Motorway learners: top tips

While this is a positive move to help boost driver education, it could still be an intimidating experience for a new driver, though. The team at Auto Express has many collective years of experience driving on all kinds of roads, so who better to give you tips on motorway driving?

Motorways can be an intimidating place for any driver, whether you've just passed your test or not. The combination of high speeds, fast-moving traffic, large lorries plus multiple lanes and slip roads can cause confusion and panic if you're not prepared. However, statistically motorways are the safest roads in the UK, because there are no pedestrians or cyclists, traffic is usually contained within the direction of travel and there is more space to use in the event of something going wrong.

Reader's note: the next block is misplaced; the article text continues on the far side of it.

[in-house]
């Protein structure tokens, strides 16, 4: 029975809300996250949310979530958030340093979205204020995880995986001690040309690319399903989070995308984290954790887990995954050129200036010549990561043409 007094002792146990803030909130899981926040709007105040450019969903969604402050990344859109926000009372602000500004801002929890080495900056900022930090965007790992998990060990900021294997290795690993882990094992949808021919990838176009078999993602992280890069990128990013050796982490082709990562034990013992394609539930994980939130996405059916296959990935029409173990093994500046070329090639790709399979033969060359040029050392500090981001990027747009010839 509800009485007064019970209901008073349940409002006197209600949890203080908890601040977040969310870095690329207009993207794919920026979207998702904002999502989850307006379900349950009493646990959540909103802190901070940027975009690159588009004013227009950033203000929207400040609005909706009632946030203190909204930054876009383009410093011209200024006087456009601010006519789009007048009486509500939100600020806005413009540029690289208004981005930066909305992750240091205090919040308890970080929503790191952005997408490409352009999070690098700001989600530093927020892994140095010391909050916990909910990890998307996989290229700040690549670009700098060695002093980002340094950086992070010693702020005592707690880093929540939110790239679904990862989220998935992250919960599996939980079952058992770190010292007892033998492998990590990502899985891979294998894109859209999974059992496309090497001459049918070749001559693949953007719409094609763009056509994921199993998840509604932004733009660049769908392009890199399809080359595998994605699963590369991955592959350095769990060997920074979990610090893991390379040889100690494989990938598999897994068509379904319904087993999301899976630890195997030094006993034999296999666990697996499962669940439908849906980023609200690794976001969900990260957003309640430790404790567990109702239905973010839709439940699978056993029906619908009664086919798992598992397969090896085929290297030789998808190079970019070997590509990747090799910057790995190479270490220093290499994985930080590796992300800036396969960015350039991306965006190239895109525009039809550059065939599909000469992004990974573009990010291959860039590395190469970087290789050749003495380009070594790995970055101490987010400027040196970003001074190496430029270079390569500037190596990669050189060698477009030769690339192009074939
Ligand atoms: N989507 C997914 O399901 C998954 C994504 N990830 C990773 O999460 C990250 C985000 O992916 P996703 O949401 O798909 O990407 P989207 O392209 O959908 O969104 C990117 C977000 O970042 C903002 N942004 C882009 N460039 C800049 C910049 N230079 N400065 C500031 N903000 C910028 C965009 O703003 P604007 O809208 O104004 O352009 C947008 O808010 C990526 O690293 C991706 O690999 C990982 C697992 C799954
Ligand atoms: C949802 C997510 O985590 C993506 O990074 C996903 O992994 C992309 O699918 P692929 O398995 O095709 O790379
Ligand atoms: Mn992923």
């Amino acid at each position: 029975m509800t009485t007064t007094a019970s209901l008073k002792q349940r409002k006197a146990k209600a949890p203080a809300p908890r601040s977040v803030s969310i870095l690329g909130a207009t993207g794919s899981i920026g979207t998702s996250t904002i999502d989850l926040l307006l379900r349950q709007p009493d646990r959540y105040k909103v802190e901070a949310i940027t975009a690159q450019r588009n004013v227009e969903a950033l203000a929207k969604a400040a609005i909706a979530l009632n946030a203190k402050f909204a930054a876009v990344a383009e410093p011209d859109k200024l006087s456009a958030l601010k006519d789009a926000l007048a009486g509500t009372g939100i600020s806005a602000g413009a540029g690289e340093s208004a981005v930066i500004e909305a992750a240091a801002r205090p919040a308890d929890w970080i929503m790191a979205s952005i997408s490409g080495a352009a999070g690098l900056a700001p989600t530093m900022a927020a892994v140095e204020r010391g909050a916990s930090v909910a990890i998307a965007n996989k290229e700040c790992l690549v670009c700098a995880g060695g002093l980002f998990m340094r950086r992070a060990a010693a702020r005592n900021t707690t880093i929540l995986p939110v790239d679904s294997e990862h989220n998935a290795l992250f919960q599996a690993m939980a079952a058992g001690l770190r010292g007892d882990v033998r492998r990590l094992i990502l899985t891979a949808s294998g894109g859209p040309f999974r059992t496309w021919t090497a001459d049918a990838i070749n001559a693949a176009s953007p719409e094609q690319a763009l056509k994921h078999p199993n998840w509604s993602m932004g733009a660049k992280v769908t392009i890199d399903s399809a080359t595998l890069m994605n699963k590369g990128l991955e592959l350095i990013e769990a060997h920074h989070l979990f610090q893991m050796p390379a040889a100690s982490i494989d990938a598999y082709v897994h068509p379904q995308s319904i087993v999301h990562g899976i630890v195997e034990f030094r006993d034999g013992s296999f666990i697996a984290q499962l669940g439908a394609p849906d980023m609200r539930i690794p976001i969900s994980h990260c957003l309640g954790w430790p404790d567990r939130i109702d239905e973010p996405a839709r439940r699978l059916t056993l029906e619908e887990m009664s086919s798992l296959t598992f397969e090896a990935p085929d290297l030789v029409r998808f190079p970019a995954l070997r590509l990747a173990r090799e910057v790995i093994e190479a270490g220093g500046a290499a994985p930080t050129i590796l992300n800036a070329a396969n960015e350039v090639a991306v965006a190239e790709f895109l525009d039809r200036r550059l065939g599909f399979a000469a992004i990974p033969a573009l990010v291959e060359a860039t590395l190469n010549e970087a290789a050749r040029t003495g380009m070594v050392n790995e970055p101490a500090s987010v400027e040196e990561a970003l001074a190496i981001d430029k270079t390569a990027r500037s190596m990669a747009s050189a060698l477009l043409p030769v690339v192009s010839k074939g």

Like driving on regular roads, driving on motorways requires concentration and forward planning. It's important to be aware of your surroundings, so make sure that your windows are clear and mirrors are positioned correctly so that you can see what is going on around you - this is especially true of the nearside (left side) of your car, as it's not a side of the car that you may normally focus on when driving on a regular road with two-way traffic.

Assuming you know how to use roundabouts and traffic-light controlled junctions, your first challenge will be to join a motorway. You'll know when you are about to join one because the road signs will feature white writing on a blue background, with the M-designated road number written on them.

Joining the motorway